Wikipedia:WikiProject Cross-language Editing and Learning Exchange/Effective partnerships

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To learn the most from the Cross-language Editing and Learning Exchange, it is important to work closely with your partner. To effectively help your partner learn a language, you should do more than just correct their writing mistakes (although you should do that). You should note what they have done well, and provide tips and feedback so that they can learn from their language errors. There are many different ways to provide feedback, and your learning partner and you should choose a method that works best for both of you. If you do not have a preferred method, you may consider the following approach, based on Hu (2005).[1]

1) Read the writing carefully, focusing on the author's intended meaning.

Instances where the words might not match the meaning include:

  • False cognates (where a word looks similar in both languages, but has different meanings). For example, the Spanish word "ropa" may appear similar to the English word "rope", but in fact means "clothing".
  • Homonyms (words that sound the same but have different spellings). For example, the English words "read" and "reed".
2) Respond to broad-scale issues
  • Content: Does the article adequately cover the topic? Is it appropriate for an encyclopedia? Is it presented in a neutral manner?
  • Audience: Does it contain all of the information a reader will need to understand the topic? Remember that readers from different cultures will not have the same background knowledge that you do.
  • Organization: Does the lead paragraph include an adequate summary of the article? Are appropriate headings and subheadings used, and does the information in the text below match the heading?
3) Address language issues
  • Edit the text as you would a normal Wikipedia article. Be sure to correct all language, grammar, and sentence structure issues you notice.
  • If you are not sure about the meaning, do not make assumptions! Ask about it on the talk page. If you think you know the meaning, but are not positive, explain the difference between the original and what you intend. For example:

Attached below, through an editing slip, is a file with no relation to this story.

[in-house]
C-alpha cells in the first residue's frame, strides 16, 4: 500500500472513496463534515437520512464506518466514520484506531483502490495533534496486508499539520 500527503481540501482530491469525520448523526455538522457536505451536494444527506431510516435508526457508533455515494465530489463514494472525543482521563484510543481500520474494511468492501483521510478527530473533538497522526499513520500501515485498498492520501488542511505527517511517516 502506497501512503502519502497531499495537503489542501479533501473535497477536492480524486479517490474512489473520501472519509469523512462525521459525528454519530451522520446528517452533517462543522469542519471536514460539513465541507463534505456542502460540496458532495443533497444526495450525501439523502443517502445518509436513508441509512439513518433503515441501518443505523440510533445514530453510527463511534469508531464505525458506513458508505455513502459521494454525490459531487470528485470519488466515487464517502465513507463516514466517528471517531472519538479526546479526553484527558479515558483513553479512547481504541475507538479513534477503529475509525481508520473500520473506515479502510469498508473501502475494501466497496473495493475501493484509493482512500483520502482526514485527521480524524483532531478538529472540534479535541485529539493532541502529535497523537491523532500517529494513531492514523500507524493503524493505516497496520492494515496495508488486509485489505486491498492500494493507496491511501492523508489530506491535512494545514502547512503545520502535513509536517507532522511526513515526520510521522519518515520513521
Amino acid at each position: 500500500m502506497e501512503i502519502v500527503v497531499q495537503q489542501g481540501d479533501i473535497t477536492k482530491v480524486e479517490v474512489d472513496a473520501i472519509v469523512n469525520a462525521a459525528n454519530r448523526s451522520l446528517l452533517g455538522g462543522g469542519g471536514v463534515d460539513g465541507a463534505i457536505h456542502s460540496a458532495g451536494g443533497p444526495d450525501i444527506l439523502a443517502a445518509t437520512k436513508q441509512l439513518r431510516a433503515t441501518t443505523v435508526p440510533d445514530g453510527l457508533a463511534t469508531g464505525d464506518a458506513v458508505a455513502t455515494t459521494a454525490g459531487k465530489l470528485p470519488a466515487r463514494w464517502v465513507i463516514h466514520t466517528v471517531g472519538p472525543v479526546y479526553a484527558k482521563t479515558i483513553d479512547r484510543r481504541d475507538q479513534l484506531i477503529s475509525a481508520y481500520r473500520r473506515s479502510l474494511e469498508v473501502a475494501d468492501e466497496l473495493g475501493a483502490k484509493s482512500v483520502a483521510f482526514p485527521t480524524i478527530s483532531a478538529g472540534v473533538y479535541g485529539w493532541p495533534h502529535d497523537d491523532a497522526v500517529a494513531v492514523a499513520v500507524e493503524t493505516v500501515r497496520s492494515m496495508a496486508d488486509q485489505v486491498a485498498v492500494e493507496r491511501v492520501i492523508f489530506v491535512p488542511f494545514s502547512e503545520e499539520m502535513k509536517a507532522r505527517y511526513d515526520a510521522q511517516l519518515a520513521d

"In the third paragraph, when you say 'born by Rome' I think you mean 'born near Rome' (that is, close to the city of Rome, but not inside it), but you might have meant 'born in Rome' (that is, born inside the city). Please check this."

4) Provide language tips
  • On the talk page, describe language errors that you noticed. You do not need to discuss every language error, especially for longer articles. Instead, focus on mistakes that were made several times or that might be especially confusing to readers. Think about what changes will most improve your partner’s writing. If your partner already writes very well, note the small errors that they may have made. If your partner has made larger errors, focus on those.
  • Also, give tips on differences in community norms between Wikipedias. For example, the English Wikipedia discourages adding wikilinks to years ("born in 1973…"), while this is common on some other Wikipedias.
  • Examples can be very helpful in showing the correct form.
5) Write a note to your partner on the talk page
  • Remember that different cultures have different ways of providing correction! Be polite, assume good faith, and try to avoid causing offense through accidental language and cultural misunderstandings.
  • This can include both the questions you had above, and the language tips you are providing. One set of guidelines for writing peer review notes is the following (adapted from Chisholm, 1991):[2]

a) Identify the best aspects of the article. What did you partner do well, both in terms of writing and in terms of other aspects of the article (referencing, formatting, use of wikilinks, use of images, etc.)?

b) Describe the article. You should include what you think the main points of the article are, to make sure that they match what your partner intended to emphasize.

c) Ask questions from Step 3 above.

d) Give language tips from Step 4 above.

e) Suggest additional changes they could make, such as reordering sections, adding further references or information, or another article that they could write.


Hi ExampleUser!

I enjoyed reading your article on Example City. Your writing was very good, and this article will make a valuable contribution to the English Wikipedia.


1. When you say in the first paragraph that: "Example City is the biggest city in Example Province", do you mean that it has the most people, or that it covers the largest area?


Language tips:

1. When you are referring to a single day, use the preposition "on": "Example City was founded on April 12, 1844". However, when referring to longer periods, like months or years, use "in": "Example City became the capital in 1925".


Other comments:

1. I would recommend adding a city infobox to the article. You can find the template here.

2. English Wikipedia does not have an article about Example Province! If you are looking for another article to write, you could write that one.

Please ask me if you have any other questions or want me to look at another revision of the article. You can reach me at my talk page here[wikilink]. Cheers, ExampleEditor


  1. ^ Hu, G (2005). "Using peer review with Chinese ESL student writers". Language Teaching Research. 9 (3): 321–342.
  2. ^ Chisholm, R. M. (1991). "Introducing students to peer review of writing". Writing Across the Curriculum. 3 (1): 4–19.